Hygiene and Sanitation Training

There will be hygiene and sanitation training sessions offered for three days in a row.

After our visit, the hygiene and sanitation trainer decided it would be best to teach community members how to build a tippy tap (a hand-washing station built with a jerrycan, string, and sticks). They will use these tippy taps for handwashing demonstrations and will also teach about other tools like dish racks and the importance of properly penning in animals.

This training will also strengthen the water user committee that manages and maintains this well. They enforce proper behavior and report to us whenever they need our help solving a serious problem, like a pump breakdown.

Project Updates

July, 2021: DEC Kitonki Primary School Project Complete!

We are excited to share a safe, reliable water point at DEC Kitonki Primary School in Sierra Leone is now providing clean water to students and neighboring community members! We also conducted hygiene and sanitation training, which focused on healthy practices such as handwashing and using latrines.

"Now that we have safe, pure drinking water in our school, my plan now is to make sure I pass all my exams. I will not be worried about fetching water at the wharf during school hours. The students of this school will not misuse this pump. We will handle it with care for our younger ones to enjoy the facility of having safe, pure drinking water in the school compound. All the community people now come to use our well, and I can proudly say I was part of the students that lent a helping hand," said 12-year-old Marie.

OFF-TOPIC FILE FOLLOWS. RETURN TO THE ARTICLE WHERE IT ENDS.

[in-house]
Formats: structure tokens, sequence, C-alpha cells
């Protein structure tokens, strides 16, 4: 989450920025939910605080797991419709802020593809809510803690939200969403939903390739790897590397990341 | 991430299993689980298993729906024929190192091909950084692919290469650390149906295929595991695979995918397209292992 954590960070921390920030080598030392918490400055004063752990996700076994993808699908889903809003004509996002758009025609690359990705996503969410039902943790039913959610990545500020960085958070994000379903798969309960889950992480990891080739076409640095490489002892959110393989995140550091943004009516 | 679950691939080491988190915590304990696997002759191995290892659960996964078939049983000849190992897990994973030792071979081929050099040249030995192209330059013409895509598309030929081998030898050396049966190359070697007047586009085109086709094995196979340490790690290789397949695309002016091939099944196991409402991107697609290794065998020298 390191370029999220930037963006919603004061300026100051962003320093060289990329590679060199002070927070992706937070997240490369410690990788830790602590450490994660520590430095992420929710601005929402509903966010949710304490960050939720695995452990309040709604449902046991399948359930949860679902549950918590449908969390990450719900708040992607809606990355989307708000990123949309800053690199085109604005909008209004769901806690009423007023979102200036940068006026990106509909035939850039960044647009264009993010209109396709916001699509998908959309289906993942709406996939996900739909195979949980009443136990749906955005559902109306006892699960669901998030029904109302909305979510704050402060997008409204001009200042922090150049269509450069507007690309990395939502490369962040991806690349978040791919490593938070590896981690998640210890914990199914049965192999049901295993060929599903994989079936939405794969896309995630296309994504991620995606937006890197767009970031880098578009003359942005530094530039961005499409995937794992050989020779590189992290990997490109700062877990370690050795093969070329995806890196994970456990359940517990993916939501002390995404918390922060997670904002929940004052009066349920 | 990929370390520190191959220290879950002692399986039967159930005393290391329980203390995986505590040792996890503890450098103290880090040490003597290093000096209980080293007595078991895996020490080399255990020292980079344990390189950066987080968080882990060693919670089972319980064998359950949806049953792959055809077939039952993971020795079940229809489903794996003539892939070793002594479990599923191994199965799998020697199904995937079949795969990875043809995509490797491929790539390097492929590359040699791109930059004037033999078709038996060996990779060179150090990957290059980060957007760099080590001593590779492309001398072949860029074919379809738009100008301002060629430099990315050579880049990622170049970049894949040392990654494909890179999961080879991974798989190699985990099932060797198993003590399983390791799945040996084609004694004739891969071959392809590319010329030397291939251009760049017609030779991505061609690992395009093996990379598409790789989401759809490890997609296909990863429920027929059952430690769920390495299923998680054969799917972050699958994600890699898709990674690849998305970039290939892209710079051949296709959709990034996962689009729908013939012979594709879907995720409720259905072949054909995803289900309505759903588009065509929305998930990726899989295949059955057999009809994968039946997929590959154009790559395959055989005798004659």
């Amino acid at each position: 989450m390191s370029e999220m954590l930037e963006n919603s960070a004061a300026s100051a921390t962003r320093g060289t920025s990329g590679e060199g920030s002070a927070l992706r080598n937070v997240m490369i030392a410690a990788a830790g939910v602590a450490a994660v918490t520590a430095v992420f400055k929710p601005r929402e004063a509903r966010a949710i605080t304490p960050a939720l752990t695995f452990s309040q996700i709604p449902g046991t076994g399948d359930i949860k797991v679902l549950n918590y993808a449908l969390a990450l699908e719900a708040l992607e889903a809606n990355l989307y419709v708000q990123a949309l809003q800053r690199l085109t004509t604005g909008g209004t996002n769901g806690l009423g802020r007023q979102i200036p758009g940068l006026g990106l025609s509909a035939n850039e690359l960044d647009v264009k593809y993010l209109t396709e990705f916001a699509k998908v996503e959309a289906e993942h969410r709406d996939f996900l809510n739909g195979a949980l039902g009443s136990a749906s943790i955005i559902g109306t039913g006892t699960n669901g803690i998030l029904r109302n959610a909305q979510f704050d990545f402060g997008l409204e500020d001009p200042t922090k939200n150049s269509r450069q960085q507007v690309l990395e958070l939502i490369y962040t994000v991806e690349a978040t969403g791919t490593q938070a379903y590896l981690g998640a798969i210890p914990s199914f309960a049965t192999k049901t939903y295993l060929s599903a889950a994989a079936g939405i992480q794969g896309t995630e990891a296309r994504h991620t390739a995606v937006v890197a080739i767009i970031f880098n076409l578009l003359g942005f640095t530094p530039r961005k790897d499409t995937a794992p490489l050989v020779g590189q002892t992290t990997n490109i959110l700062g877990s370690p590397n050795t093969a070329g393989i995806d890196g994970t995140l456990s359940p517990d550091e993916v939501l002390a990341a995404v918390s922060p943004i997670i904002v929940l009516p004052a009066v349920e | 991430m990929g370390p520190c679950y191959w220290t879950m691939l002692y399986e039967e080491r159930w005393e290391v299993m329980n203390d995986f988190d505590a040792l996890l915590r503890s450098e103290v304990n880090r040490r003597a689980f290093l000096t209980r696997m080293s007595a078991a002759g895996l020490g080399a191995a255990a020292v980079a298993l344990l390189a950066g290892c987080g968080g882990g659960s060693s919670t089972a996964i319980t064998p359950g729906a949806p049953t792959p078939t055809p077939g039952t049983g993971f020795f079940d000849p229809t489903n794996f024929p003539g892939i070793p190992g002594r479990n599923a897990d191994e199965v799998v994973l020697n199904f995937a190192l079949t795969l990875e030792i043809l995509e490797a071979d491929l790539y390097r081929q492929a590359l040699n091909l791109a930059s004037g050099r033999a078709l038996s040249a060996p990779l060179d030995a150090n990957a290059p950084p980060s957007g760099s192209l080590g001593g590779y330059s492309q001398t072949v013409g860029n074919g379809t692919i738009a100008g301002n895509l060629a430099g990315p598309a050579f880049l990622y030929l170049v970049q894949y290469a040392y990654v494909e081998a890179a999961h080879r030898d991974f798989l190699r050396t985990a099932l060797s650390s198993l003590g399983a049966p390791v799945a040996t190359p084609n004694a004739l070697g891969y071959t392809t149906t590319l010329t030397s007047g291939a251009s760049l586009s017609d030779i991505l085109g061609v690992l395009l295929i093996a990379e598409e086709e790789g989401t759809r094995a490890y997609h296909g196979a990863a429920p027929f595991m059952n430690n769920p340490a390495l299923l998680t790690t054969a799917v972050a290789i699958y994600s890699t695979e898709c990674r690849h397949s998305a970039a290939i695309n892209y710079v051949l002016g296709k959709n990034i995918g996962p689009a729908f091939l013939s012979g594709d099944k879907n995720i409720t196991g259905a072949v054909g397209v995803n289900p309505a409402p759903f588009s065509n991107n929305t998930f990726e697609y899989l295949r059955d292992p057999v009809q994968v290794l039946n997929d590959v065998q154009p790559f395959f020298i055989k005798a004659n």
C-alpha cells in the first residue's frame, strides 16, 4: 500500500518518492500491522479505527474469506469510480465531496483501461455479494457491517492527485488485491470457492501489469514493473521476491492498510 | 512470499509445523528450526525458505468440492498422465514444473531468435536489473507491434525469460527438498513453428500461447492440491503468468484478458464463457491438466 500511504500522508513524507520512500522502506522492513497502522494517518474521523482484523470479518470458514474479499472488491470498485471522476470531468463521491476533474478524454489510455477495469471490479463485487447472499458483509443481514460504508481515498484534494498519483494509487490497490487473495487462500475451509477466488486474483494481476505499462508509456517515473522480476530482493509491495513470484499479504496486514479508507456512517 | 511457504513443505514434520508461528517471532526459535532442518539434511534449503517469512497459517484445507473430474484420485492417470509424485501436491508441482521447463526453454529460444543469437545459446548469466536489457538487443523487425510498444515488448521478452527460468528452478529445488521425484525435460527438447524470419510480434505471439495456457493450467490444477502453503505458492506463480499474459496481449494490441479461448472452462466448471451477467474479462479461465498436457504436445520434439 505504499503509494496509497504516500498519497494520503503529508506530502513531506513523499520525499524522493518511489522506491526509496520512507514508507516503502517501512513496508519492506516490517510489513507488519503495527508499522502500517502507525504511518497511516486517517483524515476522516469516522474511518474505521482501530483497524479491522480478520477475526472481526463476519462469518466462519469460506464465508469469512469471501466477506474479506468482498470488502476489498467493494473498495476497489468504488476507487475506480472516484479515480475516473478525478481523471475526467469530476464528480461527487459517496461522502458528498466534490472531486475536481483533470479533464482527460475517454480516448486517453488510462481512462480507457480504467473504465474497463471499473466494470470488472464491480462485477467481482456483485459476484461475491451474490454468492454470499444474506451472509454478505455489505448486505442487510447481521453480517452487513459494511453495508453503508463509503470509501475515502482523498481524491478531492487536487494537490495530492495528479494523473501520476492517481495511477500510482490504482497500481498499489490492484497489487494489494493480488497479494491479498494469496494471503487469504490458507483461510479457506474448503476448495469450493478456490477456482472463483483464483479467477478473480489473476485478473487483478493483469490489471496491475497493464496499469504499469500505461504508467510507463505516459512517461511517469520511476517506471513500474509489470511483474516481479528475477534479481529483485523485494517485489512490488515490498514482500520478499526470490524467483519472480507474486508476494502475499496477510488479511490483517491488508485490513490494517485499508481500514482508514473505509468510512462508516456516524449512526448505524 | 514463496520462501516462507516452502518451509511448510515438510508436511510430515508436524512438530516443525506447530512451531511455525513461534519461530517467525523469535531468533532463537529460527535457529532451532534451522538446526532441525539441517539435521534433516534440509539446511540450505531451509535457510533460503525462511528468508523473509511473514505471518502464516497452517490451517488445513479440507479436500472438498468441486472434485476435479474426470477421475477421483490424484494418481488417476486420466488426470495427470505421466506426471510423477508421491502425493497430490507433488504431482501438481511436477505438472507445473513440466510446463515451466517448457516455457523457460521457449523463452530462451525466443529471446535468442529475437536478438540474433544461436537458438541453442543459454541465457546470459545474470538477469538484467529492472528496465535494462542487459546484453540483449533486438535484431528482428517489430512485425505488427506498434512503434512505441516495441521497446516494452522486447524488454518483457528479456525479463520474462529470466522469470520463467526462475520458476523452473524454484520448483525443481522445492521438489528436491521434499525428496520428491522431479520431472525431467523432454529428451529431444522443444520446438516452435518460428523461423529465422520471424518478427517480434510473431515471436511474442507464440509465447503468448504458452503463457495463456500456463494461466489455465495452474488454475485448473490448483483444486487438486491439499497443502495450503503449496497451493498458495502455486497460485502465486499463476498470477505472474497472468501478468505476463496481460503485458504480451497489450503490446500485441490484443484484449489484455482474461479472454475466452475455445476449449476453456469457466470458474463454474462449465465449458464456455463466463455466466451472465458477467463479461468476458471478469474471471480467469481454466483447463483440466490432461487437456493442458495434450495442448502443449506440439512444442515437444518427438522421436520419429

Clean Water Restored

The drill team arrived the day before beginning work. They set up camp and unpacked all of their tools and supplies to prepare for drilling the next day. The community provided space for the team to store their belongings, along with meals for the duration of their stay. The following day, the work began.

First, we raised the tripod, the structure we use to hold and maneuver each of the drilling tools. Next, we measured the well's original depth. We then socketed the pipes and installed a casing.

Finally, we lined up the drill rods and started to drill! We reached a final depth of 21 meters with water at 17 meters. The hand-drill method allowed the team to install the cylinder far below the aquifer so that the community has great water access throughout the year.

With drilling complete, we installed screening and a filter pack to keep out debris when the water is pumped. We then cemented an iron rod to the well lining and fixed it with an iron collar at the top. Next, we bailed the well by hand for three days and flushed it, clearing any debris generated by the drilling process. Finally, we tested the yield to ensure the well would provide clean water with minimal effort at the pump.

As the project neared completion, we built a cement platform, walls, and drainage system around the well to seal it off from surface-level contaminants. The drainage system helps to redirect runoff and spilled water to help avoid standing water at the well, which can not only be uncomfortable but unhygienic and a breeding ground for disease-carrying mosquitoes.

At last, we installed the stainless steel India MkII pump and conducted a water quality test. The test results showed that this is clean water fit for drinking!

"This waterpoint has impacted my life in many ways. Especially with my pupils, they can now stay in school full time. There are no excuses for them to escape classes. Before, when the pump was down, someone had to go down to the wharf to fetch drinking water, and they would not return to school. For so many years, we have prayed and applied to several organizations, but finally, when we needed it the most, Mariatu's Hope and The Water Project were able to come to our rescue. We were always left to scramble for access to water all year round when the seasonal changes affected our availability of water. I can now boast of having access to clean and safe water that undergoes stringent water quality testing to further ensure we are drinking safe water," said Ya Alimamy Kamara, Teacher and Chiefdom Head for all the Female Chiefs.